If their first album was about sound, their second is about time—and how to bend it.
Sleigh Bells are a band with style. Blending hard rock with R&B, their songs are brash, loud, and catchy. Instead of the usual rock uniform or pop's current vogue of futuristic cyber-couture, they wear jacket-and-sunglass ensembles that both look cool and mesh with their musical focus on late-80s pop-metal. And not only are they on M.I.A.'s label, but they got a call from Beyonce's people about the reigning queen of pop possibly sampling one of their songs.
All that style, though, has made some people assume there's no substance to back it up. Of a Sleigh Bells show, William Bowers wrote in Pitchfork that "This preening and pose-striking strikes me as very Now, in that it acknowledges phone-camera culture and the Facebook generation's tendency to spend lots of energy creating occasion-less, advert-like images of themselves." Sleigh Bells attracts a lot of these sorts of backhanded compliments. Later in the piece, Bowers admits to being troubled that the band "flatter-pander the audience," and laments that they don't act more like '90s slack-rockers Pavement, who would "deny requests and even stop mid-noodle if we 'woo!'-ed too joyously."
They're trying to make us realize how cool we already are, slowing things down so we can appreciate the details.
The implication here is that though Sleigh Bells may be good at reflecting the present moment, they don't have much to say about it. In fairness, the band doesn't exactly try to disabuse us of that notion, admirably so. Sleigh Bells avoids the intentional difficulty we expect of indie-leaning bands, pulling us in instead of pushing us away. They wear fun clothes, they make cool videos, they want to get us excited. But it's worth considering that maybe that's the whole point.
The assumption most modern rock bands (indie or otherwise) seem to make is that their audience needs to be made aware of the darkness that exists within the world. Sleigh Bells' music assumes we all already know that the world is an awful place, and that their role is to give us something different, to help us feel better for a little while. Treats was stuffed full of inspirational chants, and in making gigantic sounds out of the cheap aloneness of a guitar, a laptop, and a voice, it sent the implicit message that small things can have power, too. But if that album was about playing offense, giving you a weapon to use against the world, their new album, Reign of Terror, is a playbook for when you're on defense. It builds a shield against the world out of hazy images of the past and the ability to manipulate the sound in your own head.
It's a needed change. Even if they loved the music, some listeners had a hard time connecting emotionally with Treats. This was, in some ways, an intentional strategy the band pursued. "In interviews, I never said anything personal," Miller said in a recent Spin cover story. "I didn't want to let anyone in who wasn't close to me. I don't like talking about my feelings."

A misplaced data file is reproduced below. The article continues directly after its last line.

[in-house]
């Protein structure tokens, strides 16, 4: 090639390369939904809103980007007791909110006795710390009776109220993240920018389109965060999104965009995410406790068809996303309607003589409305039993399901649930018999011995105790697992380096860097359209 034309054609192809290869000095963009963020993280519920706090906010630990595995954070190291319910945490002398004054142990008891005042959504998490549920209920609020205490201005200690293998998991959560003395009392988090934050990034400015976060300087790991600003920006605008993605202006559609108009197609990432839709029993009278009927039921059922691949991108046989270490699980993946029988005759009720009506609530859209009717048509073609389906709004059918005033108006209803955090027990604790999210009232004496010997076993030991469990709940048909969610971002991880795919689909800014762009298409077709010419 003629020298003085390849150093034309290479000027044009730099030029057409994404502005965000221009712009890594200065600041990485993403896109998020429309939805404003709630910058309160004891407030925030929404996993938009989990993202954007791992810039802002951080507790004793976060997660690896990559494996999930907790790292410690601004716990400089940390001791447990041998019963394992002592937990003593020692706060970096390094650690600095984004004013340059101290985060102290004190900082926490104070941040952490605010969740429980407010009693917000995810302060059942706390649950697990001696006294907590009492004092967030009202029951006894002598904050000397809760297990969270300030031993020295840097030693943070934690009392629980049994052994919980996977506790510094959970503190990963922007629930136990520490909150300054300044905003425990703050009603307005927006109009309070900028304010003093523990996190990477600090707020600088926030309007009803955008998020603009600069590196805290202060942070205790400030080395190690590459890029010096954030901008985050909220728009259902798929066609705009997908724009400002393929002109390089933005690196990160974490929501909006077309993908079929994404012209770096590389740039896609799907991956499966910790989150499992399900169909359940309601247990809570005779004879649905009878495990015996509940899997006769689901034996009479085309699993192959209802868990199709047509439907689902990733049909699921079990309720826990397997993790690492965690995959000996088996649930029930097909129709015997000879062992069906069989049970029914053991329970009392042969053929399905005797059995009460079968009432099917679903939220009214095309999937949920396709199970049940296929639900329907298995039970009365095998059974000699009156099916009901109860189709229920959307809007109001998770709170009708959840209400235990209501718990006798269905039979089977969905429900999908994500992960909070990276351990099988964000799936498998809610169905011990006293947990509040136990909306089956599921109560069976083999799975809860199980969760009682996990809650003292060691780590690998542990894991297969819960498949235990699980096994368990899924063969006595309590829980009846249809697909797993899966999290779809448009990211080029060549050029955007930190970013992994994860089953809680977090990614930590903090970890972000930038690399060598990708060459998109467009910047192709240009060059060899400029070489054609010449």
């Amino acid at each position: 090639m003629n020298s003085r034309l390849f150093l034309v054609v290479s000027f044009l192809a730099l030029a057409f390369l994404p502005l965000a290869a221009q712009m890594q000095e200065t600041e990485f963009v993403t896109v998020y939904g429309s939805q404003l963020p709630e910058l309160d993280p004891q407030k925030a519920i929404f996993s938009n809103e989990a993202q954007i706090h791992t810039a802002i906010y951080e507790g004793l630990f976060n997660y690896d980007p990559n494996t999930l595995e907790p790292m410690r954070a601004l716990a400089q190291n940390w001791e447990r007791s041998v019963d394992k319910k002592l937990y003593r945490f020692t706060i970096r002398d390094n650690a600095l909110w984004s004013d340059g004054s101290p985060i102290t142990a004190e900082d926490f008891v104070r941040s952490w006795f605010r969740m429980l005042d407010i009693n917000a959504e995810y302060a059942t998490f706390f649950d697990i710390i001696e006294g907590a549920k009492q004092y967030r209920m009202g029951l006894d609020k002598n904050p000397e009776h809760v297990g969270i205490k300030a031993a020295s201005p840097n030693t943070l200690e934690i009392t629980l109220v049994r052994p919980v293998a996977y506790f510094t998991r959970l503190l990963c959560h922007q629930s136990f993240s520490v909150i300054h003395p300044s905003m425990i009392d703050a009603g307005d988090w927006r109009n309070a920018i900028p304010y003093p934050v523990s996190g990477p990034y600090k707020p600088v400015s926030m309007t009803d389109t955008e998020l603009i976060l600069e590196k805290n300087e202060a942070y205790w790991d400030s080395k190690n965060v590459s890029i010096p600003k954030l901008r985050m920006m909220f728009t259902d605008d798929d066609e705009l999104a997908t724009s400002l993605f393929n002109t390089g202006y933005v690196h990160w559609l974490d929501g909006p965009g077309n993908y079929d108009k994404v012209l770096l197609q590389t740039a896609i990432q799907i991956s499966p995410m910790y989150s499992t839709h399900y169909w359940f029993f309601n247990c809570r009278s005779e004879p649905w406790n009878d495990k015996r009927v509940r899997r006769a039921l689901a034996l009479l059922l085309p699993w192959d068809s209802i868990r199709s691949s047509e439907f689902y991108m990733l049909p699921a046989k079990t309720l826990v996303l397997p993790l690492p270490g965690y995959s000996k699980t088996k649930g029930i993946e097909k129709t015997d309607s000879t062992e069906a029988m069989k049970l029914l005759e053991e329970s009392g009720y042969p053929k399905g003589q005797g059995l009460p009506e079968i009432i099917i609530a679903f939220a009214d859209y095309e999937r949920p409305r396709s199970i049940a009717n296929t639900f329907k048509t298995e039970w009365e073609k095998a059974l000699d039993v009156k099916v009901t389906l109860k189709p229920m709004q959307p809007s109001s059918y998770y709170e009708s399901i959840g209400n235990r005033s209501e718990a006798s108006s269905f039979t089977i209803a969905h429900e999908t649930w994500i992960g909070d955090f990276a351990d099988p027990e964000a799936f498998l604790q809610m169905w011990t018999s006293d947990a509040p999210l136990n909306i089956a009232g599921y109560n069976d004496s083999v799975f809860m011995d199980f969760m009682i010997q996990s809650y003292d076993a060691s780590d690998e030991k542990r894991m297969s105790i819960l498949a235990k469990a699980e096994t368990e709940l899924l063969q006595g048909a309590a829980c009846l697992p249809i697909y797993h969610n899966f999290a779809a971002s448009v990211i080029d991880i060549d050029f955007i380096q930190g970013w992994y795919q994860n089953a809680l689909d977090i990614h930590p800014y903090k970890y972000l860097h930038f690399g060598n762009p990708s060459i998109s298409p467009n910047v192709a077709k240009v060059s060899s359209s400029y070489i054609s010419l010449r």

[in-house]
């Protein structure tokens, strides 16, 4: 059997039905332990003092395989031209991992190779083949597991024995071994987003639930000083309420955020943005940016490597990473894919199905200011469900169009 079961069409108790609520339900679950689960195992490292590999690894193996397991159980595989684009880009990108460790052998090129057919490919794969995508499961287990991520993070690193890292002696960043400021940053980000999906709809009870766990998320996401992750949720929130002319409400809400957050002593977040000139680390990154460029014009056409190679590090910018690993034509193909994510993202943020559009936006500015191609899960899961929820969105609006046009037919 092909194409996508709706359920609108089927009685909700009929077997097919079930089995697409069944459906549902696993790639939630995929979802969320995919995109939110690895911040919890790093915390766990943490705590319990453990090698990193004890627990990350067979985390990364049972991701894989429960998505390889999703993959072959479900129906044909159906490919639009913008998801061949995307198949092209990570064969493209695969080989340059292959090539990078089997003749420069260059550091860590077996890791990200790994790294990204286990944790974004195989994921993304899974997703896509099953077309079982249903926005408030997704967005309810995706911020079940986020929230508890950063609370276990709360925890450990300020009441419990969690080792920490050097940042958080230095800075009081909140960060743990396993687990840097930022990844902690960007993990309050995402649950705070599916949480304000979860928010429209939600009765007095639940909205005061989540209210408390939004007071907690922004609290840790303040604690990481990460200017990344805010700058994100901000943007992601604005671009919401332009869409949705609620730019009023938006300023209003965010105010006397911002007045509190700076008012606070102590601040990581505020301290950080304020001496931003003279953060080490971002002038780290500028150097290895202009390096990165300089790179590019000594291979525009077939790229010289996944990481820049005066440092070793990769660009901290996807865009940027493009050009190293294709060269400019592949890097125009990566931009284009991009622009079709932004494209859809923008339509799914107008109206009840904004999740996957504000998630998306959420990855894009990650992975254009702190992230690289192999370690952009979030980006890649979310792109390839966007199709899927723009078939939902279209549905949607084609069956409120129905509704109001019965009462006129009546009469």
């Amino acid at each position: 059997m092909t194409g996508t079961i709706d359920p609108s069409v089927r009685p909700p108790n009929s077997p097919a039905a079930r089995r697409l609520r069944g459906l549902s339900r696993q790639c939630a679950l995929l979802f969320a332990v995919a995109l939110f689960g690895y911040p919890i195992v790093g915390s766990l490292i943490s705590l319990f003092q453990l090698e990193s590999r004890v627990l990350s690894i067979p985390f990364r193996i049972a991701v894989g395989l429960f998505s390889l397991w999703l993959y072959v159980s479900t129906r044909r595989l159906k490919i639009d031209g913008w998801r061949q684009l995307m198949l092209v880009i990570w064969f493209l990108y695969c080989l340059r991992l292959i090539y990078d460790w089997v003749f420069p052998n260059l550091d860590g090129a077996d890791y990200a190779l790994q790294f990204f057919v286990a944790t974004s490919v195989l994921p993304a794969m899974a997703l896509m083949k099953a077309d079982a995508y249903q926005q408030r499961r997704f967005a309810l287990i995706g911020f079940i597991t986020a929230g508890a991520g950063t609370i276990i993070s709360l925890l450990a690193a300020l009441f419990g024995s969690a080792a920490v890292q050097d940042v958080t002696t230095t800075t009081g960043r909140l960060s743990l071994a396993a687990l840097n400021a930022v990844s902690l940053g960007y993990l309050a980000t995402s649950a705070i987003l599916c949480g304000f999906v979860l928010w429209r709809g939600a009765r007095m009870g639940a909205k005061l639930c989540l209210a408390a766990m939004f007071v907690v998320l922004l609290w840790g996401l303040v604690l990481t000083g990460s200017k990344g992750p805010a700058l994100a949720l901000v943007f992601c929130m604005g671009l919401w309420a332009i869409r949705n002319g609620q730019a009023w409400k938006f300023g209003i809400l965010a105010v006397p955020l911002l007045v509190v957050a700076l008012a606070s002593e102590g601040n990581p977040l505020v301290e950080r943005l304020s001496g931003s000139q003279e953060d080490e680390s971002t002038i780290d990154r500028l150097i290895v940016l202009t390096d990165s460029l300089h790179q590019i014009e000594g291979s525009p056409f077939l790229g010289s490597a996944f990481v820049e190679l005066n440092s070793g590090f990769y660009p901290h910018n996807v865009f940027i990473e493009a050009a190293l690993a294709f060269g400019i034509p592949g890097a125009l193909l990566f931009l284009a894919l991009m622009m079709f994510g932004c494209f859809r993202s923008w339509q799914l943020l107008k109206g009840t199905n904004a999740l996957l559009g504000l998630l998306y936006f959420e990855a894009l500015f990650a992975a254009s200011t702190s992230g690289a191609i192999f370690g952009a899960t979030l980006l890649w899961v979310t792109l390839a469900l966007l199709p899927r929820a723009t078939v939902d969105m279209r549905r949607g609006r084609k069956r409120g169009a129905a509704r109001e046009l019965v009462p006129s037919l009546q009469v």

As it turned out, there were a lot of feelings to talk about. Miller's father died in a motorcycle crash just as the band was forming, and as the band was getting big, his mother was diagnosed with cancer. Reign of Terror is, in some ways, his way of dealing with all that. "It sounds ridiculous, but I felt this record would save my life because it was my way of dealing with what happened," he told Spin. "Stuff like Def Leppard and Cyndi Lauper—that's what I listened to when I was a kid and everything with my family was perfect."
That influence is abundantly clear in the images surrounding Terror: Letterman jackets, Wayfarer sunglasses, studded black leather jackets, Eddie Van Halen guitars, skateboarding, suburban streets, sunshine. What's great about Sleigh Bells is that they neither wallow in nor lazily darken those nostalgic images. They turn them into something new. "For me, and I know for Derek, the '80s represent a kind of safe, innocent childhood time," Krauss said in the same article. "But things that you think are safe can turn scary on a dime. That's what Reign of Terror is really about."
You spot what she's talking about in the video for "Comeback Kid," the lead single from Terror. In slow motion, we see Krauss jumping on a very grandma-looking bed while smiling and holding a rifle; in slow motion, Miller and Krauss (in full concert getup) push a shopping cart down the snack aisle of a supermarket, and Miller coolly flips a bottle of mustard into the basket. If that first image is the initial impression you might get of Sleigh Bells—the current domesticity of guitar rock made simultaneously more cozy and more threatening—the second is how you come to understand them. Like the John Woo action movies the slow-mo effect is taken from, they're badass but welcoming, here not to destroy but to put everyday life into such a highly-stylized order that we all feel like superstars. They're not trying to be cooler than us and failing, as when James Franco's character in Pineapple Express tries to shoot Rosie Perez in slow-mo (while quoting NWA) and misses; they're trying to make us realize how cool we already are, slowing things down so we can appreciate the details, taking their existing culture and burnishing it to a bright shine.